“I do not believe in Brexit, that is perfectly true. I think it is a national calamity.”

Current thinking is that the Government will strongly resist the amendment.

Dominic Grieve claims that he “does not wish to delay or frustrate Brexit”, and then visits the European Commission for a meeting with Alistair Campbell and other anti-brexit campaigners

Grieve recently said, on BBC One’s Sunday Politics program, when asked if voting against the government could eventually bring it down “We could collapse the government and I can assure you I wake up at 2am in a cold sweat thinking about the problems that we have put on our shoulders.”

It is unclear if the Government is defeated on this amendment, whether a vote of no confidence could take place. An alternative if this happened, could be for the PM to resign and/or call for a General Election.

In my opinion, I think it highly possible that there will be a General Election called before the UK leaves the EU. Is the recent announcement of increased funding for the NHS partly funded from the non-payment of membership fees to the EU club, an attempt to sweeten a posible General Election in the Autumn?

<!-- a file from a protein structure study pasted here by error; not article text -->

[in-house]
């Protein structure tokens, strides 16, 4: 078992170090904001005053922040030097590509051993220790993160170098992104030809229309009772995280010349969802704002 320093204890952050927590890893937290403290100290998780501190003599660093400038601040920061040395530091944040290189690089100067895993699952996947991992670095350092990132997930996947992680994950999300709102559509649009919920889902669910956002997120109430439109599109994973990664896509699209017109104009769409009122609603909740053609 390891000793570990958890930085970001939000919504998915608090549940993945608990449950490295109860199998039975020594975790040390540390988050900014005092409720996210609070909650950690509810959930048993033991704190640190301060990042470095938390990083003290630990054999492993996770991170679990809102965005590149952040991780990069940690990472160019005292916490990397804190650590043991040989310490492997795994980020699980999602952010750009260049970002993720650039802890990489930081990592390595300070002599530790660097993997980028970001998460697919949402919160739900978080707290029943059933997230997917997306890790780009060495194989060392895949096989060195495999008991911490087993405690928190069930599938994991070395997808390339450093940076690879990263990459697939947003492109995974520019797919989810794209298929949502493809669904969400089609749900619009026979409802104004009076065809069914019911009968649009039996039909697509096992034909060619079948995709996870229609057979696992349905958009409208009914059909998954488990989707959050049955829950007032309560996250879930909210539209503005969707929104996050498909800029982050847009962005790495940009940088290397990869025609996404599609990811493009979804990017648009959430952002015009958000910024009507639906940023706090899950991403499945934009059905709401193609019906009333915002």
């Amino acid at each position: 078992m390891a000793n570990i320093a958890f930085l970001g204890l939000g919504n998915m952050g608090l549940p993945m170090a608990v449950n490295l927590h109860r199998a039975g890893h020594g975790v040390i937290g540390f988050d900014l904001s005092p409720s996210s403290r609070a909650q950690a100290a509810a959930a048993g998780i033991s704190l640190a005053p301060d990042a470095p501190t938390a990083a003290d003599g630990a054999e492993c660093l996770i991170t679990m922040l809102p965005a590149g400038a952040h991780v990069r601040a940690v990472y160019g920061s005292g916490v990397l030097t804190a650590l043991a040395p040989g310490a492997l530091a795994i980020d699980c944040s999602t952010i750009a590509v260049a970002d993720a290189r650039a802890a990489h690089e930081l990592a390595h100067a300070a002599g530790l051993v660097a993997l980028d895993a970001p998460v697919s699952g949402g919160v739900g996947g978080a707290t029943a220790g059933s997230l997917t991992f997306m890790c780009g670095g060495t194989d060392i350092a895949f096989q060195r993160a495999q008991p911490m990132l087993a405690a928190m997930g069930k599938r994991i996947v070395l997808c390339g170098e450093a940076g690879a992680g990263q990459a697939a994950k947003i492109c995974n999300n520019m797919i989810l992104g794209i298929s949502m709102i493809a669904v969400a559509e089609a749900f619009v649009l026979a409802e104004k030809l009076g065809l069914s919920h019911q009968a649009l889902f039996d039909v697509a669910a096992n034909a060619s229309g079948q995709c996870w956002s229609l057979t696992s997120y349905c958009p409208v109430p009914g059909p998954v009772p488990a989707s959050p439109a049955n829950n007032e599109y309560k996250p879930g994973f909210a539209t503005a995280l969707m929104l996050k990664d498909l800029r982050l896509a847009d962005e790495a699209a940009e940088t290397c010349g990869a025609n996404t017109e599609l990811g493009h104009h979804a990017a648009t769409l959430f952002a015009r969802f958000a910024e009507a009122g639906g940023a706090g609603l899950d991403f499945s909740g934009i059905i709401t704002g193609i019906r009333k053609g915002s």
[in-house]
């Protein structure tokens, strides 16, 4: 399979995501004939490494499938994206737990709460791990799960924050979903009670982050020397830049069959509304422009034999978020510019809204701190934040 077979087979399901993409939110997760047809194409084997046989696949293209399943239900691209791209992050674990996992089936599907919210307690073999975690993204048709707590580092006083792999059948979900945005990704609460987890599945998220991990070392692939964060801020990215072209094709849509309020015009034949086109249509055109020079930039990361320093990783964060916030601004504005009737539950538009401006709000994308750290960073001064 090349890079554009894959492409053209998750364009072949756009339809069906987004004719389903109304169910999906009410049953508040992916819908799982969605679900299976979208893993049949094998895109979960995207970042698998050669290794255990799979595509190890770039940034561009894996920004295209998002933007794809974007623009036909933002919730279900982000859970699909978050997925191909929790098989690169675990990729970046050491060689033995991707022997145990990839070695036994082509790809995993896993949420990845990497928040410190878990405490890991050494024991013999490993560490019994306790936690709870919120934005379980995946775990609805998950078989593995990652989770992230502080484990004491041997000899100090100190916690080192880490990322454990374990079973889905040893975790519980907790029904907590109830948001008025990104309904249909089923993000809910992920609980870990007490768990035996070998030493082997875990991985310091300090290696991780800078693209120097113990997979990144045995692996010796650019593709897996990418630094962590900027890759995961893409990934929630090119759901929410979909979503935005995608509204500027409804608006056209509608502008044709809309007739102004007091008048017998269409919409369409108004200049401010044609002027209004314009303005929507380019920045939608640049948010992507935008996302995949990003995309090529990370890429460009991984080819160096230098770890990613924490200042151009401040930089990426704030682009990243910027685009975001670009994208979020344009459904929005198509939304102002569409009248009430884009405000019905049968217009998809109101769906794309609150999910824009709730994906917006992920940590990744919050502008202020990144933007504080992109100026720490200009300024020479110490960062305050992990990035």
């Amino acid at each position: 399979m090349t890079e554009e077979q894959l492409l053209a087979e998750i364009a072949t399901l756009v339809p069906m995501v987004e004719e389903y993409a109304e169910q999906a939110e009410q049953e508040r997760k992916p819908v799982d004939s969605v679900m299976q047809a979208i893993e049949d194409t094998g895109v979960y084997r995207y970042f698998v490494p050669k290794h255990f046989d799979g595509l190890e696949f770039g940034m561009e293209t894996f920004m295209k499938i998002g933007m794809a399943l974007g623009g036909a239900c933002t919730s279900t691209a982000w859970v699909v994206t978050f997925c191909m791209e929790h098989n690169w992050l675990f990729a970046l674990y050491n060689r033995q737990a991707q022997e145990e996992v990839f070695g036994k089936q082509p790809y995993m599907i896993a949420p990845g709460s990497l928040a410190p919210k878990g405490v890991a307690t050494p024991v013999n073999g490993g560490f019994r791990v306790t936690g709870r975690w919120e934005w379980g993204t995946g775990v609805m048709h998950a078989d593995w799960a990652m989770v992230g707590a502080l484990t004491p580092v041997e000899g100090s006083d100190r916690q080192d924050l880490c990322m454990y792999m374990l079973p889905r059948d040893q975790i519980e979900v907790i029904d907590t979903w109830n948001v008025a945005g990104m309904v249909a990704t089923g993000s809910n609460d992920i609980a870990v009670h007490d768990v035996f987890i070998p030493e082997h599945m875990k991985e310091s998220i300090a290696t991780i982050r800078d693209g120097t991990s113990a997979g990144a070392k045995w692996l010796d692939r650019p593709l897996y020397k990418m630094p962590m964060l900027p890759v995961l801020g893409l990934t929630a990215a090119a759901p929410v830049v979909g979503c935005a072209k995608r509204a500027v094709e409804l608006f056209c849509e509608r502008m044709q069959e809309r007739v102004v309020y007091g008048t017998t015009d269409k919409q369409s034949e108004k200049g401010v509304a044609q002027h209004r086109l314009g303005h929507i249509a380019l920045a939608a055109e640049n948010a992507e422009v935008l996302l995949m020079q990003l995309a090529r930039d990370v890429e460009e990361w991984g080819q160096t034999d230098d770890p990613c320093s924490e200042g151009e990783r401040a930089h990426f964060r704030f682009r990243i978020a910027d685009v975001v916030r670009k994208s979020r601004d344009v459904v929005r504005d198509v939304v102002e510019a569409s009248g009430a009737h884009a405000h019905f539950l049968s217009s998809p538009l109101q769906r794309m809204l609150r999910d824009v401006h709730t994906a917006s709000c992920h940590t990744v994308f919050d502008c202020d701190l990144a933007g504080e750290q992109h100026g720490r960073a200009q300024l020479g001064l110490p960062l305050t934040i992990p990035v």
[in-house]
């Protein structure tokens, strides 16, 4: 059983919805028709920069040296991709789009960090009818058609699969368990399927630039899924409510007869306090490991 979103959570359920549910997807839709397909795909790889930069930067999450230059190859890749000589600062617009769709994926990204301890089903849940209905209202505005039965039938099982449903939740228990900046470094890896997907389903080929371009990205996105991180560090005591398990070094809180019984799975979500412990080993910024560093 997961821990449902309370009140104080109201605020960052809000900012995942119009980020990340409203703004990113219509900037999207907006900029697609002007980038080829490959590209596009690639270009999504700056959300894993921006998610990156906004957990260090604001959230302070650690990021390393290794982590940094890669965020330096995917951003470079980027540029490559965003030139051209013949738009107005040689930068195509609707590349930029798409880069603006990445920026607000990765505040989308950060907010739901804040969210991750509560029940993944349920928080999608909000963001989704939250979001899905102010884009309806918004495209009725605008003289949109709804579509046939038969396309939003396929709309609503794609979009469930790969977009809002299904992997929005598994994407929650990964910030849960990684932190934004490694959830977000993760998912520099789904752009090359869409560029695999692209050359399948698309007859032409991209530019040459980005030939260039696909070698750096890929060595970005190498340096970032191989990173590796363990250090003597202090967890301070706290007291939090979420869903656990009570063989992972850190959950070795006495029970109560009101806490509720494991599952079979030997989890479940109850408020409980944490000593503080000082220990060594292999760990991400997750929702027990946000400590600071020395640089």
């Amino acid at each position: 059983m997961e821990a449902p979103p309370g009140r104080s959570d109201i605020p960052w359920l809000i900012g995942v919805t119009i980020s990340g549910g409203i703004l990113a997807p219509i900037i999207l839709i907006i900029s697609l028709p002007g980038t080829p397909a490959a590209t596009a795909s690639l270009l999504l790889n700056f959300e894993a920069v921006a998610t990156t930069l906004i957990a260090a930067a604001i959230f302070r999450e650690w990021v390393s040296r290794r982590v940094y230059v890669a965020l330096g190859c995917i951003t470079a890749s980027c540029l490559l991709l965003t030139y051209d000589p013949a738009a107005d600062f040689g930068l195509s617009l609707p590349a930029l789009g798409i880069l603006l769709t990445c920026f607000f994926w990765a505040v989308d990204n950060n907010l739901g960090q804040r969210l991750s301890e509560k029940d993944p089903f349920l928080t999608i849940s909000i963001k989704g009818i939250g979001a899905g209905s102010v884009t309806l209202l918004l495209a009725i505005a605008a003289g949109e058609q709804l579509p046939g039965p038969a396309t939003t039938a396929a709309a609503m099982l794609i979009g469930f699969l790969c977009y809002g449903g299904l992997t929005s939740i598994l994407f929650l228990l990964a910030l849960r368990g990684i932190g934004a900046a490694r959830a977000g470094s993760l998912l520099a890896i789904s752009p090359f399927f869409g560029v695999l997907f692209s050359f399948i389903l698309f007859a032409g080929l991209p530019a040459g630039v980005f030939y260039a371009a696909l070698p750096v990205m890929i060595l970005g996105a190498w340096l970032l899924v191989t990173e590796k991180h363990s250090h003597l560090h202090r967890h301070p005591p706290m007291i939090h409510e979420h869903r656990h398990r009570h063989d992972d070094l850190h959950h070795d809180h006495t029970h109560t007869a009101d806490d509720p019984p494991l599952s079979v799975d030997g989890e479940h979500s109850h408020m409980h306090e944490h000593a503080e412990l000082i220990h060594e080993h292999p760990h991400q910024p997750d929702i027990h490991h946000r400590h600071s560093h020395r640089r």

Have preparations started in case of a no-deal Brexit ? (If they haven’t already started 2 years ago !! ). The apparent intransigence of the EU negotiators indicates a lack of negotiating in “good faith” and they appear to dictate rather than negotiate terms for the Withdrawal from and Future relationship between the UK and EU there is a strong possibility that a deal will not be reached.

EU Withdrawal Bill – update 14 June 2018

The European Union (Withdrawal) Bill returned to the House of Commons from the House of Lords on Tuesday 12 June as part of the process known as “ping-pong”. 15 amendments were added to the Bill by the Lords and were debated over the 12th and 13th June in the House of Commons.

The Government accepted one of the amendments, 8 were rejected, and MPs accepted Government changes to the remaining 6 amendments.